Largest Transactions Closed
In any M&A transaction, your goal as the seller is to maximize cash proceeds and minimize risk. One consideration that you should pay close attention to when evaluating acquisition offers is how a prospective buyer plans to finance the transaction. There are many options, and they all have their pros and cons. The financing structure of a transaction impacts the certainty of closing, upfront cash received, and risk associated with potential future cash proceeds.
Here are some common methods of financing an M&A transaction and issues to consider for each one.
If you are selling 100% of your company in an all-cash deal, you obviously will receive all the cash at closing. However, even in a deal where you are selling less than 100%, you still want to maximize the upfront cash you’ll receive at closing. Ideally, this cash consideration is coming directly from the buyer’s balance sheet or a committed pool of capital and is not contingent on the buyer securing debt or equity financing. From your perspective, receiving as much non-contingent cash as possible upon closing reduces risk, and provides value certainty.
Contingent cash consideration typically takes the form of an “earn-out,” meaning that payments to you after the sale will be based on specific performance metrics. There are many ways to structure earn-outs. Examples include payments made upon the business achieving certain revenue or EBITDA targets over specified timeframes post-close. When evaluating contingent cash as part of an offer, you need to be comfortable that the performance metrics are attainable and within your control to achieve. To that end, any earn-out timeframe should match the amount of time you plan on staying with the business post-close. Ultimately, you should consider contingent consideration as an “upside” in the overall offer, i.e., you should be satisfied with the amount of upfront cash received and view any earn-out as an additional source of value that may not be realized.
If you’re providing seller financing for a buyer, you’re essentially taking on the role of a lender and providing some portion of debt financing for the transaction. You’ll receive a note for a fixed amount that entitles you to interest and principal payments paid periodically over a defined term. Some important considerations in evaluating seller financing include the interest rate associated with the note, the term of the note (how long before you receive your principal in full), what rights you have as a lender, and how much additional debt the buyer is taking on that is senior to your note. This last point is critical, as it directly impacts the likelihood of payback in scenarios where the post-acquisition company is underperforming and ends up restructuring its balance sheet.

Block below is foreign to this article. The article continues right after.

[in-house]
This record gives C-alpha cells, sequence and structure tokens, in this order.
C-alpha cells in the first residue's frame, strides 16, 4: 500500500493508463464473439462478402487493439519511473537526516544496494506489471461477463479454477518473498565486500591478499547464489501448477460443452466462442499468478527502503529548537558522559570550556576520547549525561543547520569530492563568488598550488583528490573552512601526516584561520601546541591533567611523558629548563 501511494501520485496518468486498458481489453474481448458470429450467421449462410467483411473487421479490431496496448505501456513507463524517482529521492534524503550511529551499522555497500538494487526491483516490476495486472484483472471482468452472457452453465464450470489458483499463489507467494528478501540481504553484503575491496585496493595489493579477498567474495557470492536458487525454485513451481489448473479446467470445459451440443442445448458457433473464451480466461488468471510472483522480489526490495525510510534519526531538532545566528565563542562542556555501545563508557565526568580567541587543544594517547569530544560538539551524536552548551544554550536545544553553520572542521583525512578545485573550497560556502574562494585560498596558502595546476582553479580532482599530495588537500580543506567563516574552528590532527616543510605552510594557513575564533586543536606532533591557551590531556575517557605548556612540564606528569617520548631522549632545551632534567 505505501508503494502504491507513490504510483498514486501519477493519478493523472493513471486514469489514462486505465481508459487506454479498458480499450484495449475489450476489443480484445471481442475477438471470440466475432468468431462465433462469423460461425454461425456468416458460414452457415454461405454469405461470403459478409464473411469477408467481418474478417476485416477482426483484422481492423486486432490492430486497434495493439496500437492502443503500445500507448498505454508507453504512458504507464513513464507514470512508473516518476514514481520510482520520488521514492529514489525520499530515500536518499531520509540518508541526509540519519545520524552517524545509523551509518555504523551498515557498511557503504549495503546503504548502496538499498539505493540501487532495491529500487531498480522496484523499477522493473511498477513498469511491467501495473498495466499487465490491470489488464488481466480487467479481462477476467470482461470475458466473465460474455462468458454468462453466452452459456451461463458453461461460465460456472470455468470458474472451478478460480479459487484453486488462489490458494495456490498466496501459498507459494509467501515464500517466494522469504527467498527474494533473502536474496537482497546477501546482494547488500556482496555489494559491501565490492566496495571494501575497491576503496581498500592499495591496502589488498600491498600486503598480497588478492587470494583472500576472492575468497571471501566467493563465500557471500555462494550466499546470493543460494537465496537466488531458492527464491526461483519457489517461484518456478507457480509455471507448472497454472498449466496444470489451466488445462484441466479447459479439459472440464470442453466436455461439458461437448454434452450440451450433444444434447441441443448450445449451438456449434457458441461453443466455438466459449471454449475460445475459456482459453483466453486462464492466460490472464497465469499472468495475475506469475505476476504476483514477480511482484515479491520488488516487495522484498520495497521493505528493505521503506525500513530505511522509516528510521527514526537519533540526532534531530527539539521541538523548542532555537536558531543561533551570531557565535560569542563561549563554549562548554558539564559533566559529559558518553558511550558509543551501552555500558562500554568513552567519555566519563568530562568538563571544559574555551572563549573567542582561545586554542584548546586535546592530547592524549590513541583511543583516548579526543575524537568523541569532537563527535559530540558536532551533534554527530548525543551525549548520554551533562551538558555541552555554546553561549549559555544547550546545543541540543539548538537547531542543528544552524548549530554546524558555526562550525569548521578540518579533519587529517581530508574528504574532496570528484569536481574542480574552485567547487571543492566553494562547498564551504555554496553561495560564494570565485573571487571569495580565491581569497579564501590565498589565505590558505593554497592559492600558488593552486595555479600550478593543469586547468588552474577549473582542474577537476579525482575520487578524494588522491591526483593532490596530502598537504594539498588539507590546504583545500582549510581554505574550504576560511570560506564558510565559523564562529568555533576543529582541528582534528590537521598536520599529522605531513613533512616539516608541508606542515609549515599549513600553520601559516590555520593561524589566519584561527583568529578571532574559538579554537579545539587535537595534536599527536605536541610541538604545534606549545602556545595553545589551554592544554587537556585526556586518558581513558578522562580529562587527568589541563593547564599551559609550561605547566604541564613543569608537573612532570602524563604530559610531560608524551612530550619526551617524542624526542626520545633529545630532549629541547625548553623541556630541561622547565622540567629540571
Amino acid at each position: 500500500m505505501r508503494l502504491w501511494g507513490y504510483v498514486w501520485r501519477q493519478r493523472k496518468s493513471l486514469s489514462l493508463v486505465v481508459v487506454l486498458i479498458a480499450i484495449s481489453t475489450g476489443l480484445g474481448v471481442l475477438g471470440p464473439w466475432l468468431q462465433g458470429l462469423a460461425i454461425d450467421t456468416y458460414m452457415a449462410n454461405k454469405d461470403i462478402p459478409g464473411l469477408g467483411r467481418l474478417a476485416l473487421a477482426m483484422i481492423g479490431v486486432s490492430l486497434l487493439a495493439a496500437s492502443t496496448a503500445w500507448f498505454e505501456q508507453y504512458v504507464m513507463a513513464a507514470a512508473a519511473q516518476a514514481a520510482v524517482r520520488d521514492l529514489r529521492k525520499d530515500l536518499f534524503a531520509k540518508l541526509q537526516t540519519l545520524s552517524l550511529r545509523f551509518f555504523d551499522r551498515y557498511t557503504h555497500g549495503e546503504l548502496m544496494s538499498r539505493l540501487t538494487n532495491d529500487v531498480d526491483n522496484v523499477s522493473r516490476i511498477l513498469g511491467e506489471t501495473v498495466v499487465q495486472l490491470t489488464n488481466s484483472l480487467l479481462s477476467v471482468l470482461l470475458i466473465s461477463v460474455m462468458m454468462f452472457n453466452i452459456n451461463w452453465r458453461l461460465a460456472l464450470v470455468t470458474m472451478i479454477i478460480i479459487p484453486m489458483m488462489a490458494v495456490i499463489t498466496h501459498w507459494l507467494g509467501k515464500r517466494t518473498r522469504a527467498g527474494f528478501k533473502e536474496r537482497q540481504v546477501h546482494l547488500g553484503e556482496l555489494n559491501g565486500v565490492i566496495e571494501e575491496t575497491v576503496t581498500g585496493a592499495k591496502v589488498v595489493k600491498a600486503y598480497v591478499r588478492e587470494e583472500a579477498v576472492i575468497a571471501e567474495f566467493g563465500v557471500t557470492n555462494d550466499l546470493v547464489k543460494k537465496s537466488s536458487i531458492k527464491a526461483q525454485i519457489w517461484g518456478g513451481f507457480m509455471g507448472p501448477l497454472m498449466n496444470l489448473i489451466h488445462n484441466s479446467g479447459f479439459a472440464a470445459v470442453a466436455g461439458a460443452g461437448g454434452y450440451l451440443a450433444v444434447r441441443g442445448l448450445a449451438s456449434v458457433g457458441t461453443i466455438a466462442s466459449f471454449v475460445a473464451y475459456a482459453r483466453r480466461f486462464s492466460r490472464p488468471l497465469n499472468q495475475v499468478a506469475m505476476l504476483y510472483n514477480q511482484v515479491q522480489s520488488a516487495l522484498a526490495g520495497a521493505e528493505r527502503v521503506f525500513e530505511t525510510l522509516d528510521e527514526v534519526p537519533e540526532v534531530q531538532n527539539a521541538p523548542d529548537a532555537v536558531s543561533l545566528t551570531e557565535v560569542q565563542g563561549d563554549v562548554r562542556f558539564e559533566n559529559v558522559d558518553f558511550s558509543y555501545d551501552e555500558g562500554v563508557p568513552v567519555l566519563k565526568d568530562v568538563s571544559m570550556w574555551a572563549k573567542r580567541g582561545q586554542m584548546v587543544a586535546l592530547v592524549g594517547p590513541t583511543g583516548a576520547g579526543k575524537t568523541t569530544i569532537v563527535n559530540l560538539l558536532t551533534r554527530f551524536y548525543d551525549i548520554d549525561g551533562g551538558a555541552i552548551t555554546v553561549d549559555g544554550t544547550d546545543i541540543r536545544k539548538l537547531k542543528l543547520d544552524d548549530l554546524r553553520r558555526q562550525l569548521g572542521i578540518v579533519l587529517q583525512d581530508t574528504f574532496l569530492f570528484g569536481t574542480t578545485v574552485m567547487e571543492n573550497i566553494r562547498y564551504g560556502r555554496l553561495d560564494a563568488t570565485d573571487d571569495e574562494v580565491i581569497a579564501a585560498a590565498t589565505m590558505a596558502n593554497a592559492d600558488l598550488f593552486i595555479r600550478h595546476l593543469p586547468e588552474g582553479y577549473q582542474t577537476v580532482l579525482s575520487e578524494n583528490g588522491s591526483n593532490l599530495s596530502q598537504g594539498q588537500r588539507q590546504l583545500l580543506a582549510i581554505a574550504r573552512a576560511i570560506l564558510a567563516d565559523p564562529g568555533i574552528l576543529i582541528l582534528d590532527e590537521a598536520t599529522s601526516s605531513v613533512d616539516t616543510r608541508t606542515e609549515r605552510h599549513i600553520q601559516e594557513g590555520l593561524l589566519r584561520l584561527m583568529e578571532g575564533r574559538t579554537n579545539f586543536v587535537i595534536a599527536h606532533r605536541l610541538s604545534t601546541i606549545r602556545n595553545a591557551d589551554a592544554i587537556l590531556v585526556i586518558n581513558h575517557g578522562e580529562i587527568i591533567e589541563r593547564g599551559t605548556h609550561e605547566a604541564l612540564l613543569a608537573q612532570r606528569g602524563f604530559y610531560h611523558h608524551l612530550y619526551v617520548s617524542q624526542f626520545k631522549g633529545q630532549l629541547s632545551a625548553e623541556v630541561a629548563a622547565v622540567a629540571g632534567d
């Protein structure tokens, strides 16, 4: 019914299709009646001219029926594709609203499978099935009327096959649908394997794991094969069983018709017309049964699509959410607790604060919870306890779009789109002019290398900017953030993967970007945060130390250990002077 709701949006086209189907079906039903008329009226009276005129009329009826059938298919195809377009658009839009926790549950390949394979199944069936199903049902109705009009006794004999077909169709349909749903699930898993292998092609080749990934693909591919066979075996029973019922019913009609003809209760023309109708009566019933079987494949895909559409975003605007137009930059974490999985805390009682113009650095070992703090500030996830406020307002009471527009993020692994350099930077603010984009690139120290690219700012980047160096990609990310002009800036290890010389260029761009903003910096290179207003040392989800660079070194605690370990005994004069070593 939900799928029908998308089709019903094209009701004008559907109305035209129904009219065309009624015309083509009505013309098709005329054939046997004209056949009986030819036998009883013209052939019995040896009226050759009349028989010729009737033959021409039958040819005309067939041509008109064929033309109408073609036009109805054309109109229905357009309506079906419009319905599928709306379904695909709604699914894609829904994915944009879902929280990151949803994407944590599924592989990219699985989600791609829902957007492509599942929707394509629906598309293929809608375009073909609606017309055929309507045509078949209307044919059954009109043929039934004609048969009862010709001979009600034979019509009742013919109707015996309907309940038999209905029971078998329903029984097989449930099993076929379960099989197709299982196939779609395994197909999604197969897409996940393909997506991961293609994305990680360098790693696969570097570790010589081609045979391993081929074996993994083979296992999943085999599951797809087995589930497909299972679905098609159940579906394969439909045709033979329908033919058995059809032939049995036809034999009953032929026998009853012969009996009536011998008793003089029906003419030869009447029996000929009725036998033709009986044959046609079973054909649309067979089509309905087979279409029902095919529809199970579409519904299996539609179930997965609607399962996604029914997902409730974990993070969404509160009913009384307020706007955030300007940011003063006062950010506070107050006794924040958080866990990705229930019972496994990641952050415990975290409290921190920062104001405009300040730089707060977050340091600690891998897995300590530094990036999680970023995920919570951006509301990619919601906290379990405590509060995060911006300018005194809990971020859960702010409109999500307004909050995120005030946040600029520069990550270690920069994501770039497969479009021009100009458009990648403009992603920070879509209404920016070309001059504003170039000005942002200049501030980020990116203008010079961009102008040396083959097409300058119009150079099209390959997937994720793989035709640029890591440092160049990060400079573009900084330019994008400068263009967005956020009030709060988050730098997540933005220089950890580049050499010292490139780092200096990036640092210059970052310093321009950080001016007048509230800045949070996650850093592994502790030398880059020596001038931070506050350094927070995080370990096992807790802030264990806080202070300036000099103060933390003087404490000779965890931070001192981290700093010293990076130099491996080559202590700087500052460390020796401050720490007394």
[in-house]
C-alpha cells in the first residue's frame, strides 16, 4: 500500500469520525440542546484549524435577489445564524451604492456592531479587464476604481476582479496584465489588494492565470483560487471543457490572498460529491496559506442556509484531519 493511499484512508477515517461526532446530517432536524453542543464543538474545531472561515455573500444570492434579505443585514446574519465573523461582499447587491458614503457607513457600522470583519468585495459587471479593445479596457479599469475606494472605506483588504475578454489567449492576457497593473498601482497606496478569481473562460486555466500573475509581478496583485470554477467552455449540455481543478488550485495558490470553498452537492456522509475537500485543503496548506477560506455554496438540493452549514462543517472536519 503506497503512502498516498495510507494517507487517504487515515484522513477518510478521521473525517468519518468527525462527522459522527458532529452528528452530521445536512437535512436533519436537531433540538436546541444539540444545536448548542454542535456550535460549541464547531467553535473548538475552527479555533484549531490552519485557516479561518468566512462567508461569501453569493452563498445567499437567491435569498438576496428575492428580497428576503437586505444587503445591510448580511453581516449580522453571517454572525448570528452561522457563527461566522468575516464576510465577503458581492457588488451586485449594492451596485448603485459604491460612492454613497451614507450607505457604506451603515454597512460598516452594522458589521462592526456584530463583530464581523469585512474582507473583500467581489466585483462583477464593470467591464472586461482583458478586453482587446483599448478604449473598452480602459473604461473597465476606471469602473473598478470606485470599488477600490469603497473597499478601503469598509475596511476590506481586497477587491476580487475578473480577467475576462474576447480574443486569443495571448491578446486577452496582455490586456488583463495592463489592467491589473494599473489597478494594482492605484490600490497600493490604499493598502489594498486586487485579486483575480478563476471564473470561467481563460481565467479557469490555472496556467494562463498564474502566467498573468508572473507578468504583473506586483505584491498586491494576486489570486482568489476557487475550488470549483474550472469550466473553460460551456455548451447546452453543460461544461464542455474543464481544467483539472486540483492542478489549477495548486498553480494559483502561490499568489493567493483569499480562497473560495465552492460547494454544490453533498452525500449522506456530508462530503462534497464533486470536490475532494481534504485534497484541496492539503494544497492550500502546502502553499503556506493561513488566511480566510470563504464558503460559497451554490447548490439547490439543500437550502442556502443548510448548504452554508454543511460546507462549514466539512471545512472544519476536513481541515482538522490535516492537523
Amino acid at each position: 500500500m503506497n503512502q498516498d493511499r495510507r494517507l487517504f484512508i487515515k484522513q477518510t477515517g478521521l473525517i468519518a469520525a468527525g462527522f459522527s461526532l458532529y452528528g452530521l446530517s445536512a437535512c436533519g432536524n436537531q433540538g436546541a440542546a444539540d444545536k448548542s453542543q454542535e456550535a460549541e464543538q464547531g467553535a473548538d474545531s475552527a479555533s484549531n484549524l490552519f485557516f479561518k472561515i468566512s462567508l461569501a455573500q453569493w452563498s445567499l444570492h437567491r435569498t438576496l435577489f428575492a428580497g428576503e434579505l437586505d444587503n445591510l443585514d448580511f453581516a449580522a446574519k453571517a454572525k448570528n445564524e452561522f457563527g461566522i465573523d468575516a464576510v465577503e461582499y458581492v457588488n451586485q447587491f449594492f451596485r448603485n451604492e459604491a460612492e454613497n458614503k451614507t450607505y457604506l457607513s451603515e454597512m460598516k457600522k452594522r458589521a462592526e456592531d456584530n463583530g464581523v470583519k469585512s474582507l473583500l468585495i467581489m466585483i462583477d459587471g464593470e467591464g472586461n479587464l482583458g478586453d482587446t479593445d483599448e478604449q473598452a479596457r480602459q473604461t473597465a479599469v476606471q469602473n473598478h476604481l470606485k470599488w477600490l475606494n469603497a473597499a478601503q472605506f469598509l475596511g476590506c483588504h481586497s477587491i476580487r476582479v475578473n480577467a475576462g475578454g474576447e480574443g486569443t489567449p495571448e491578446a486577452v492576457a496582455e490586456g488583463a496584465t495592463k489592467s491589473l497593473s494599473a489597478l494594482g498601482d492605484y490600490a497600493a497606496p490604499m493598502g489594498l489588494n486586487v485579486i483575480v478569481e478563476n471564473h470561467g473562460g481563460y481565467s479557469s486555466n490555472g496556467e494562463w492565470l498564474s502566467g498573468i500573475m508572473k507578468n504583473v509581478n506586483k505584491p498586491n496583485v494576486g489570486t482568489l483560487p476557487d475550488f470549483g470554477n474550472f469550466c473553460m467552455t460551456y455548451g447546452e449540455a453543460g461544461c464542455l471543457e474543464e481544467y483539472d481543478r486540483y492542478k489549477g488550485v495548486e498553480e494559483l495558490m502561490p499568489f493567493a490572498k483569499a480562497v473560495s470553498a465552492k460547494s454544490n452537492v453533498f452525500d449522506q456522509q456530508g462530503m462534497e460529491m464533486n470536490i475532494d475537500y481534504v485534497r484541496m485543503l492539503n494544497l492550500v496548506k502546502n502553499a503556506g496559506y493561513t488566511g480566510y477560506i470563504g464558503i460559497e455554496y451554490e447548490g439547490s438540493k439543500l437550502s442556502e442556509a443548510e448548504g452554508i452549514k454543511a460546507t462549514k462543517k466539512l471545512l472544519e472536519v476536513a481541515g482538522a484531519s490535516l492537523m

In certain scenarios, a buyer will ask that you “roll” a portion of your equity into the post-acquisition company. An example would be a buyer purchasing 80% of the stock of the company and asking you to roll over the remaining 20%, i.e., you become a 20% minority owner. If equity is being rolled into the transaction, you -need to confirm through due diligence that the buyer has solid experience acquiring and operating businesses, and sound strategic and operational plans for the company post-close. Even if you plan on staying with the company in an operational role, the new buyer will ultimately be in control of the business. Alignment on the go-forward plan is critical to feeling confident that any rolled equity will be worth something in the future. While rolled equity could ultimately be worthless, there is also the potential for it to become extremely valuable if the post-acquisition company significantly grows revenue and EBITDA.
Debt financing is a common source of funds for many M&A transactions and can take on multiple forms. At a high level, a debt financing package for a middle-market transaction will include senior-secured debt, which is typically a loan provided by a bank or a private, non-bank lender, and mezzanine debt, which is higher-cost debt more likely to be provided by a non-bank lender.
Senior debt is secured by the assets of the company and has a priority claim on the cash flows it generates, which results in it being the lowest-cost debt available. Mezzanine debt can enable borrowings of additional capital beyond the senior-secured debt and can be unsecured (meaning it has no claims on the assets of the company) or subordinate (meaning it has a second priority claim on the assets of the company, behind the senior-secured debt). This results in it being more expensive than senior-secured debt.
There are several important considerations when evaluating the debt financing portion of a potential buyer’s offer. Debt financing can typically be 50-80% of the source of proceeds for a transaction. In scenarios where the closing of a transaction is contingent on securing debt financing, the more debt a buyer plans on utilizing, the more risk there is to close a transaction. It’s critical that you understand the current state of the financing market, the buyer’s process for securing debt financing, and whether any of the proposed financing is committed, i.e., a lender has already committed to providing the financing prior to your executing a Letter-of-Intent to sell the company.
Additionally, if you have any rollover equity or seller financing in place at the close, increased debt and interest expense incurred by the buyer can jeopardize the future value of these forms of consideration, especially if the business doesn’t perform well post-close.
It’s crucial that you understand the different methods for financing an M&A transaction when evaluating offers for your business. Hiring the right advisor to help you make the best decisions will maximize your upfront and overall cash proceeds if you decide to sell.
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